message 14: by Nazifa (new)

Nazifa | 10 comments After reading the book "Railsea" today, it can be noticed that the Protagonist Sham is finally starting to change. Instead of working on the mole train- a job that Sham hates- Sham has finally decided to work his dream job, which is to be a salvor. In the text it was stated that "I am sorry to not be there but I cannot do this job any more I have a new crew they are salvors with T sirocco. They will teach me to be a salvor I was never a person who wanted to be a mole hunter nor a doctor so I will go with them…I am sorry for this but I have always wanted to be someone who finds salvage & this is my chance gook luck & thank you. Yr obedient serpent Sham ap Soorap." I am glad that Sham is following his dream but there is something about the letter that I find weird. Sham isn't the type of person to suddenly leave his crew and only leave a note behind. He is the type of person to tell someone where he is going because he does not want to worry his family and friends. And to suddenly replace his crew with another one? Why would Sham do that? He is loyal to his crew members and wouldn’t replace them with a 'new crew.' Sure, he may leave for a while, however replace? Never. He even stated in his letter that he was obedient and a servant. If sham was obedient then why would he suddenly be running off? Why would he suddenly be replacing his entire crew if he thought of himself as the crew's servant.

I feel that Shams personality has taken a drastic change after reading his letter. To suddenly go from quiet and obedient to a runaway and no longer loyal is too big of a change. I believe that Sham might actually be in trouble and that someone else wrote Shams letter so that the mole train crew will not chase after him. This would make since because a few chapters ago, remember how it was stated that Sham got kidnapped by a group? I don’t recall him escaping and the author hasn’t put the past chapters in Sham's perspective. Instead, they were found in Caldero, and Caldera's perspective and the Captain of the mole train's perspective.

What do you believe happened to Sham? did he really choose to follow his dream or did he get kidnapped?

Another thing that I want to talk about is the wreckers. Since the beginning of the book, we were introduced to several different kinds of jobs; molers, salvors, pirates and many more. However, why did the author choose to talk about the Wreckers now? It was stated In the text that " The crews who had built that false light would be waiting, to do what was necessary to travelers. To scavenge the scrap their intervention left behind. the cruelest kind of salvage. Train ghouls, derailers & thieves. wreakers." I believe that the authors use of showing Sham's letter in one chapter and immediately introducing the wreckers in the next may be connected. Perhaps sham was taken by/ joined the Wreckers? This may not seem likely but it can be possible.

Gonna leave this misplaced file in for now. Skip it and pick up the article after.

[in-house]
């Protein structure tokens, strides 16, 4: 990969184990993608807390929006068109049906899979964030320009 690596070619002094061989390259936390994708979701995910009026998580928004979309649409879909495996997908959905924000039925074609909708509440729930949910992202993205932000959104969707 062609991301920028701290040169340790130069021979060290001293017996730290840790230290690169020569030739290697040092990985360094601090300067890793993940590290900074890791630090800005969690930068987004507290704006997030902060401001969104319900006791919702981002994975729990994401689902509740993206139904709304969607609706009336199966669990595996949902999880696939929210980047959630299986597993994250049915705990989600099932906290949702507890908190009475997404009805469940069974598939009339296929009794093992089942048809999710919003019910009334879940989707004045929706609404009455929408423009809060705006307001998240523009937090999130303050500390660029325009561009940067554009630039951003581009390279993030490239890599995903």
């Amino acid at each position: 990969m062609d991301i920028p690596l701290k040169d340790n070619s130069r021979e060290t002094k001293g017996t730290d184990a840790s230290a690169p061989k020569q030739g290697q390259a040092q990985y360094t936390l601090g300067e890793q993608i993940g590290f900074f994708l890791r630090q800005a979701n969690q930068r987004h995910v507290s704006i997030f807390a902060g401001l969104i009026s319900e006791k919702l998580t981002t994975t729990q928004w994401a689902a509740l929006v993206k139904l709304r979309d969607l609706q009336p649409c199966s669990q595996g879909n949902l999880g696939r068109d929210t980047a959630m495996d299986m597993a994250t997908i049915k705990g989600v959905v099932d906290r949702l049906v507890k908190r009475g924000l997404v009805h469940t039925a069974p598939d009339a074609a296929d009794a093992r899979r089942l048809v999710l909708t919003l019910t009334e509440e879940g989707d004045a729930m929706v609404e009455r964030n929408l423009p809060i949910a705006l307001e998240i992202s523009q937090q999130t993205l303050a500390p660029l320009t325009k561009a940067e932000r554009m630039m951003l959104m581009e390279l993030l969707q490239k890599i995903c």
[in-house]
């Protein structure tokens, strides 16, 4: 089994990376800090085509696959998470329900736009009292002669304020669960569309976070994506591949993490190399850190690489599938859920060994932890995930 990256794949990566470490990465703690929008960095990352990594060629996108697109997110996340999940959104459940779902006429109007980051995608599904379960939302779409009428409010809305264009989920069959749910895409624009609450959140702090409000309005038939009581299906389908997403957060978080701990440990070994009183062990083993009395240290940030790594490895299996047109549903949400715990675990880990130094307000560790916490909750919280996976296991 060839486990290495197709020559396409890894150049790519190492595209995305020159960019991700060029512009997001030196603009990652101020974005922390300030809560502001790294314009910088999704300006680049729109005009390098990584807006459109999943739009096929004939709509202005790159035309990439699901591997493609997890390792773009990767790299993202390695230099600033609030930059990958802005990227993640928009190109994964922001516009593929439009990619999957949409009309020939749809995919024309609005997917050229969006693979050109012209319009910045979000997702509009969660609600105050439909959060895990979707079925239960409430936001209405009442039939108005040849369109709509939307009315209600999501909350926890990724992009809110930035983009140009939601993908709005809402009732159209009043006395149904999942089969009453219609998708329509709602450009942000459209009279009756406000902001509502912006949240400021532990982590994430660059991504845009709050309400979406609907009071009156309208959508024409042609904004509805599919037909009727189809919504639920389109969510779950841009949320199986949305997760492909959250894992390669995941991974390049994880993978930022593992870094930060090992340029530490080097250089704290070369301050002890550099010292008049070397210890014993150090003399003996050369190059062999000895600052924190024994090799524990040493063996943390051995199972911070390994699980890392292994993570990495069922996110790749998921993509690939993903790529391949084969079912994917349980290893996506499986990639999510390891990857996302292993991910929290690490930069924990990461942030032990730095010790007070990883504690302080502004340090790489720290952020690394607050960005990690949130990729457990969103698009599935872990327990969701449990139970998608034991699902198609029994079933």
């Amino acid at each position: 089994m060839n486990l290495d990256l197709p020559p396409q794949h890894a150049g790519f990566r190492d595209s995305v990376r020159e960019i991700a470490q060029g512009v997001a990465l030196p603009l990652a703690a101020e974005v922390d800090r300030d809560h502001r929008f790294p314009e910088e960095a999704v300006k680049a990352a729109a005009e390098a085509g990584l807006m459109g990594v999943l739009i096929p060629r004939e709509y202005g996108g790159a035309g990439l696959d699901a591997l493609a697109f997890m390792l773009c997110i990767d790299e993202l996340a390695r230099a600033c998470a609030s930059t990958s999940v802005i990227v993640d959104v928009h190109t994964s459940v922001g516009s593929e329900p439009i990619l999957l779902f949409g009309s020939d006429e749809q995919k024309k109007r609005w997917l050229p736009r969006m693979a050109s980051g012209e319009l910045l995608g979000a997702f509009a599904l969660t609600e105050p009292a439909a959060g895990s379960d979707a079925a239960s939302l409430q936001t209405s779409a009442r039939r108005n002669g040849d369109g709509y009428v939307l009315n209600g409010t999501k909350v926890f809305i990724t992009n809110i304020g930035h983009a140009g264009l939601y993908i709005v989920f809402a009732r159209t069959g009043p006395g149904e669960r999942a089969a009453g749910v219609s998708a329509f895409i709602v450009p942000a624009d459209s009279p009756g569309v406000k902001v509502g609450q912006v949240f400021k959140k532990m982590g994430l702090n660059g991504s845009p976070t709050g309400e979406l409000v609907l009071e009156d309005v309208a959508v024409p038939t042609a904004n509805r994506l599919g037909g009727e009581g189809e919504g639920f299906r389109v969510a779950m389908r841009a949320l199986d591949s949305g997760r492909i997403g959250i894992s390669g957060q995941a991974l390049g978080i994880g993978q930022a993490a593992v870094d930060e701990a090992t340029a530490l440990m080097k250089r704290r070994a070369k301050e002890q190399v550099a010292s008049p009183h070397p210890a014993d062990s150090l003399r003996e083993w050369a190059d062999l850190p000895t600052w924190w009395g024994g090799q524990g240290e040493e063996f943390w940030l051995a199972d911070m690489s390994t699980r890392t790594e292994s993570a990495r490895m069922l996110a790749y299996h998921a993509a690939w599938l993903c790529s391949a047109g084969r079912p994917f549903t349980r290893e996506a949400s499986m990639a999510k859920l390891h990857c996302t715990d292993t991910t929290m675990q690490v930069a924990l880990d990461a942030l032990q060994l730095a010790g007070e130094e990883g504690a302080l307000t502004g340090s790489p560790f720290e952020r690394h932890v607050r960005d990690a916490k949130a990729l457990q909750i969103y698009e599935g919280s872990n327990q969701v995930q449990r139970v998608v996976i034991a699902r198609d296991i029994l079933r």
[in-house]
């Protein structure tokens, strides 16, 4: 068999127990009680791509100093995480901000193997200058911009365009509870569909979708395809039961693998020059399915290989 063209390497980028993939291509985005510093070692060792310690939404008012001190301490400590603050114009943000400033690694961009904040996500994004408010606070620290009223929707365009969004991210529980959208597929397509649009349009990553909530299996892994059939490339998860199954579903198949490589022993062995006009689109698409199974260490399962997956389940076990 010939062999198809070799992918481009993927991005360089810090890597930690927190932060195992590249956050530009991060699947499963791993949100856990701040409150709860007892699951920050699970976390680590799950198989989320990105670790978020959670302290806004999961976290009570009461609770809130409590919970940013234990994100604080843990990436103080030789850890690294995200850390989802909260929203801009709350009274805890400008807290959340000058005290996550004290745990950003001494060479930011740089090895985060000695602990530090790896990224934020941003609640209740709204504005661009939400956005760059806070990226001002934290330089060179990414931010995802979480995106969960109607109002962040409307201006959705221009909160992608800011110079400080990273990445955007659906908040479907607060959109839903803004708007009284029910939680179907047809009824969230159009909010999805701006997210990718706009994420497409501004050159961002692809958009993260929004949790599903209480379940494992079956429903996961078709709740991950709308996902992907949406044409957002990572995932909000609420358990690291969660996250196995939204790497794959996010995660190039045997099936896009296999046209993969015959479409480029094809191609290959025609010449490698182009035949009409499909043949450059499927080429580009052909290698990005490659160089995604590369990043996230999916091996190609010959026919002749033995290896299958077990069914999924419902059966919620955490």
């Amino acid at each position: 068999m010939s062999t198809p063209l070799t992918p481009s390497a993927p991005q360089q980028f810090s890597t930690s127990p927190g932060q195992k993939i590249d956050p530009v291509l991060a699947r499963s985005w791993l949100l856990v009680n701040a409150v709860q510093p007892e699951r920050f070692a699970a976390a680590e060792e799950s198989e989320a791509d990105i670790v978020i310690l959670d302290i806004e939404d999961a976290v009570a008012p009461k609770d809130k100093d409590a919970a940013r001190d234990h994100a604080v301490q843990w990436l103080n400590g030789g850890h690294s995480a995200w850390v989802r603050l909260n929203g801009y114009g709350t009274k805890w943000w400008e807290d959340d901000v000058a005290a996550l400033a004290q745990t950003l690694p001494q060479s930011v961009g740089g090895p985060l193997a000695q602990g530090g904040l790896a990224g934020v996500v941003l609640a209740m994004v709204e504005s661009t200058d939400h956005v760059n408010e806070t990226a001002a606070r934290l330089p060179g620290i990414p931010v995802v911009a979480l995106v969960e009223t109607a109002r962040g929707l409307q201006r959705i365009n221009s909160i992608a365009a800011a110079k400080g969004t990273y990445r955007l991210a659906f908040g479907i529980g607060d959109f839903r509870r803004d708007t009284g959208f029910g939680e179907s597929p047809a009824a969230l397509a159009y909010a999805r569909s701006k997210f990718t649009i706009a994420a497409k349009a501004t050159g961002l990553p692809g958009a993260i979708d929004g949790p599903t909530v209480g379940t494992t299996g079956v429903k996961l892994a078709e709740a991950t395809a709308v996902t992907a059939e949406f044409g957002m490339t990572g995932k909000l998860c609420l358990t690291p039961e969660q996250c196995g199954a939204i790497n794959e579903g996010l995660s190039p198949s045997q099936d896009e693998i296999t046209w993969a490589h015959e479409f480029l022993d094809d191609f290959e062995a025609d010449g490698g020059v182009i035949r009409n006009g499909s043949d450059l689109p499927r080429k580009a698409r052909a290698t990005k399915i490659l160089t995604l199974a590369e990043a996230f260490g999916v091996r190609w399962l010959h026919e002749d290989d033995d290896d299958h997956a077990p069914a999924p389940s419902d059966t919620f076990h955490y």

message 15: by Geli (new)

Geli | 5 comments I think more problems will arise as the story progress from this point because all the new character/jobs introduced like pirates and wrecker, they both are kind of like illegal and usually in books when criminals or bad people are getting involved it lead to series of problem. So the author introducing these jobs late in the story is a hint that something is about to happen like a climax point of the stories. I noticed that in the text after a point it stops giving sham's perspective or what is happening to him and instead go onto to what is happening to the crew in Medes and the twins. So I definitely agree with Nazifa that something is wrong with that letter. Also I noticed that in the stories that the problem sham faces in the begging of the book to this point are small and seems insignificant but I feel like it could be leading into the main problem.


message 16: by Tabeer (new) - added it

Tabeer Sajjad | 9 comments Regarding the letter that Sham had apparently sent, I also agree with Nazifa that the letter is not really what is seems to be and is probably not by Sham himself. Going back to the chapter where Sham had been kidnapped, he was still at the moment not so sure of himself. It states "...I wanted to go with her. But I bottled it & I don't even know why! I think I did want to go. But I can't have done, can I?'" Sham bottled up his feeling when there was an opportunity to go with the Shroakes, not going despite the fact that he truly wished to be a part of their journey. That just makes me wonder what exactly stopped him, which may possibly be the Medes, his train. He may feel like he has a sense of duty there even if his own preferences may differ from what he is doing. Maybe the fact that he bottled up his feelings is why he was still on the Medes, but he has probably kept his feeling bottled up for a while to begin to ramble to someone he does not truly know about on a personal level, Robalson, who must have seen the evident vulnerable state Sham was in in the pub because of his attitude and how he repeatedly said "'I'm stupid & useless'", showing how let down he was because of his choice. This vulnerable state Sham was in left him wide open to be taken advantage of to the point where "Sham discovered that he wasn't really surprised to hear.." Daybe shriek, probably because he knew that he was vulnerable and the situation could turn bad but he still went because, in his head, there may not have been any other place for him to go to.